wellbeing

Pupil counselling: Supporting the wellbeing of the youngest in our communities

Pupil counselling: Supporting the wellbeing of the youngest in our communities

Our latest research with over 6,000 schools has revealed that pupil mental health, wellbeing and pupil counselling are top support priorities this academic year. However, you know that effectively supporting pupil wellbeing can put additional strain on schools who are already facing many challenges in ensuring the ongoing education of pupils, especially during these uncertain and challenging times. This is where we come in.

We sat down with Gail, our lead education practitioner, to learn more about Tiana’s* story, the impact of pupil counselling in school, as well as some creative techniques and exercises. You can use these insights to build upon your own and/or get in touch to find out how we can support your school.


The negative impacts of the Covid-19 pandemic on pupil mental health and wellbeing have far-reaching consequences on pupil learning, education, school-life, and even future life chances. Although the Department for Education has recommended that schools continually plan for and prioritise pupil wellbeing, we know that schools already have many things to focus on, as well as time and budget constraints.

Working closely with school staff and families alike, we’ve been delivering counselling to primary pupils in Tower Hamlets, many of whom come from families who are facing housing precariousness or financial exclusion. With the many ups and downs that schools have faced this year, with schooling disrupted for so many pupils, we are really proud that we can support the mental health and wellbeing of the youngest in our communities this year.

Classroom display Pupil counselling: Why and how 

Could you share more about the impact of pupil counselling? And what types of challenges have pupils been facing?

There is a similarity in a lot of cases that when we go to uncover the root cause, it’s often to do with self-confidence, self-esteem, not feeling safe, not feeling secure. So, kind of like the foundations of people. Alot of these referrals come with outbursts of aggression or tearfulness or being withdrawn and then when we go back, it always seems to be that the person isn’t confident; doesn’t have good self-esteem; doesn’t have good relationships at home; communication is poor; not being able to talk about emotions; not connecting how emotions feel within ourselves; responding to certain things in a negative way; and so on. It all has a big impact, and it all seems to go back to the same feeling of loneliness, fearfulness and not feeling sort of…there. Not feeling not protected, not nurtured, and often never ever enough praise and competence within the home.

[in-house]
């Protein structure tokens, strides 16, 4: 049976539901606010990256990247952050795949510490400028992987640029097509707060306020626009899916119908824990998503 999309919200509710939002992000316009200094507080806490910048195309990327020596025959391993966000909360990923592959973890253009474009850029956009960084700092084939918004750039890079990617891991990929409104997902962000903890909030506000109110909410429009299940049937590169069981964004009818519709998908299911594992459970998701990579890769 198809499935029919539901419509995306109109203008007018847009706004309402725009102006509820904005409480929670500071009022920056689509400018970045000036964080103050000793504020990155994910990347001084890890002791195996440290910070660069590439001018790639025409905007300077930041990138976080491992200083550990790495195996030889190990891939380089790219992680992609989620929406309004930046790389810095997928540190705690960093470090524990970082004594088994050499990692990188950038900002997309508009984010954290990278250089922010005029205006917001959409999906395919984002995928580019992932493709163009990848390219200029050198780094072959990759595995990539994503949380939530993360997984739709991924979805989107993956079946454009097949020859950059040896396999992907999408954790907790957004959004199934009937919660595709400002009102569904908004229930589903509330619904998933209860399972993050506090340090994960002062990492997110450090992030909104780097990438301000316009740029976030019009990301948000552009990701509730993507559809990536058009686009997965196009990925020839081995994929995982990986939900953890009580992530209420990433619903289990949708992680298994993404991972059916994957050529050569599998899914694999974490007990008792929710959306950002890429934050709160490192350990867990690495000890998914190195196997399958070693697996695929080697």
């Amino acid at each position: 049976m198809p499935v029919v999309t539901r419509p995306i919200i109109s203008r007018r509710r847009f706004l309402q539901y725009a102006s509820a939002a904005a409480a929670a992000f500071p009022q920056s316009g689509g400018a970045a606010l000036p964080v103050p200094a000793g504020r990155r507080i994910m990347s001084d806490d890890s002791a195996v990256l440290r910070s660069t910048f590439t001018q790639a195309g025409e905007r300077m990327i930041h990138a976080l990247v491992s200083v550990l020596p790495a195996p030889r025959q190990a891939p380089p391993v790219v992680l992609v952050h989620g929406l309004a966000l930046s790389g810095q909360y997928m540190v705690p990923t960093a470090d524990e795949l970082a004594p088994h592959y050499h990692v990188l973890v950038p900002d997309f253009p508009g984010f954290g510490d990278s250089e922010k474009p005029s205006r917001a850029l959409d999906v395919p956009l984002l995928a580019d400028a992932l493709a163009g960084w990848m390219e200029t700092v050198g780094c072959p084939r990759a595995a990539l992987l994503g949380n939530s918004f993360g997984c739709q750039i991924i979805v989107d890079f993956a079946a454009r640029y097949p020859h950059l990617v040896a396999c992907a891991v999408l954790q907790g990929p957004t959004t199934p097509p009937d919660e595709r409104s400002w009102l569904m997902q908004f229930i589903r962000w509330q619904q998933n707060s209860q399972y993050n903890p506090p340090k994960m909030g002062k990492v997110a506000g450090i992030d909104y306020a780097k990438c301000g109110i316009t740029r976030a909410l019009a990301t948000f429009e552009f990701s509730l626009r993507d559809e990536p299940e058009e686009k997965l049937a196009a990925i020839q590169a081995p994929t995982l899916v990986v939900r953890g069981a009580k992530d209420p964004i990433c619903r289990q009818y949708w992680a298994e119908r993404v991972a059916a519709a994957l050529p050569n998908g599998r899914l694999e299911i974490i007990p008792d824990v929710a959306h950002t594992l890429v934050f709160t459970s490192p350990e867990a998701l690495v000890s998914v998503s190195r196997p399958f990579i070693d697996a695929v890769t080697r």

“When we go to uncover the root cause, it’s often to do with self-confidence, self-esteem, not feeling safe, not feeling secure. So, kind of like the foundations of people.”

Describe any techniques, activities, and methods that have worked well with the children so far?

So, I use a range of different techniques. I’ve been using breathing exercises. I’ve been using sound therapy at the start of the sessions to get them calm and feeling safe so they’re able to talk. I’m using a lot of exercise with self-esteem and self-worth. So, looking at their qualities at their strengths, asking teachers and parents to praise them on this so that they encourage their positive traits to come out.

Also, in school we did the ‘Tree of Life’ and each branch had something different on it. And every time the children came to the sessions, they had to create leaves with an answer to each branch. So, one branch was ‘leave a kind word,’ one branch was ‘tell me something positive about yourself today,’ one was ‘tell me what your dream is or your goal for this week’. One was ‘what does a good friend mean to you?’ And the other one was, ‘what are you grateful for today?’ So that was lovely.

“Every time the children came to the sessions, they had to create leaves with an answer to each branch. So, one branch was ‘leave a kind word’, one branch was ‘tell me something positive about yourself today’, one was ‘tell me what your dream is or your goal for this week.”

And I’ve been giving homework to the counselling children for their parents and them to do together. This includes lots of work about what their worries are to help the parents and children talk about their worries, and how we can help our worries, so they don’t grow. Also, what do we like about each other and what do we like about ourselves – so self-esteem, self-empowering sheets to send home.

How does children’s counselling differ from counselling older children/young adults?

When I’m working with younger children, I use more visual more games and more artwork. With the older children, I can do like more activities like what I was just speaking to you and if the parents get involved, we noticed significant changes, especially with the activities that I sent home. I noticed that the parents that engaged with that the children we really do see change.

Tiana’s story: Holistic techniques and amazing outcomes

Tiana* was experiencing high levels of stress and difficulty concentrating in school, partly due to her parent’s separation and mum’s low mental health. The holistic support which included pupil counselling aimed to improve Tiana’s confidence, emotional awareness, and relationships with others.

“I am able to talk about what is bothering me, and I have learnt that it’s better to talk about how you feel instead of holding your feelings inside.”

After just a few sessions, Tiana started to open up about what was bothering her and what she needed help with. Reflecting on the talking sessions, Tiana said that “this was good because it helped me talk about how I felt, and it makes me feel better in my time with Gail. I am able to talk about what is bothering me, and I have learnt that it’s better to talk about how you feel instead of holding your feelings inside.”